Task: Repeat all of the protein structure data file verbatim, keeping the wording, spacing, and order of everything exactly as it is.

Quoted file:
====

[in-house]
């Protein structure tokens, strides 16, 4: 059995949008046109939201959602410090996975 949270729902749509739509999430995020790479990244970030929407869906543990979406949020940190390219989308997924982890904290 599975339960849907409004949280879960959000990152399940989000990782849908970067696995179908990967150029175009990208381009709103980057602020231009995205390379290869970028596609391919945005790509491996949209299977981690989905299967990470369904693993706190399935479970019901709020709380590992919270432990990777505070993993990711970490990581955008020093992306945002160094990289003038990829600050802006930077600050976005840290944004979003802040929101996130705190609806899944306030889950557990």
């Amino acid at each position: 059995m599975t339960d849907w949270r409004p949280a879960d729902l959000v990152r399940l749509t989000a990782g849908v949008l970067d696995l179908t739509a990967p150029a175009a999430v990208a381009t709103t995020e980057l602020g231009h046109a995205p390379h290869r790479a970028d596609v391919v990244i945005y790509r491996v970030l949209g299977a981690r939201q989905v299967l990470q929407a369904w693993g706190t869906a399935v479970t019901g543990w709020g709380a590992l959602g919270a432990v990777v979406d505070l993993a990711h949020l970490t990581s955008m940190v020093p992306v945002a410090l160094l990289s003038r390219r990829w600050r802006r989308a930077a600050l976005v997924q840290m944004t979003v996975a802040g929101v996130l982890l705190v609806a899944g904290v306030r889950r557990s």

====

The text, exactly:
[in-house]
């Protein structure tokens, strides 16, 4: 059995949008046109939201959602410090996975 949270729902749509739509999430995020790479990244970030929407869906543990979406949020940190390219989308997924982890904290 599975339960849907409004949280879960959000990152399940989000990782849908970067696995179908990967150029175009990208381009709103980057602020231009995205390379290869970028596609391919945005790509491996949209299977981690989905299967990470369904693993706190399935479970019901709020709380590992919270432990990777505070993993990711970490990581955008020093992306945002160094990289003038990829600050802006930077600050976005840290944004979003802040929101996130705190609806899944306030889950557990």
């Amino acid at each position: 059995m599975t339960d849907w949270r409004p949280a879960d729902l959000v990152r399940l749509t989000a990782g849908v949008l970067d696995l179908t739509a990967p150029a175009a999430v990208a381009t709103t995020e980057l602020g231009h046109a995205p390379h290869r790479a970028d596609v391919v990244i945005y790509r491996v970030l949209g299977a981690r939201q989905v299967l990470q929407a369904w693993g706190t869906a399935v479970t019901g543990w709020g709380a590992l959602g919270a432990v990777v979406d505070l993993a990711h949020l970490t990581s955008m940190v020093p992306v945002a410090l160094l990289s003038r390219r990829w600050r802006r989308a930077a600050l976005v997924q840290m944004t979003v996975a802040g929101v996130l982890l705190v609806a899944g904290v306030r889950r557990s």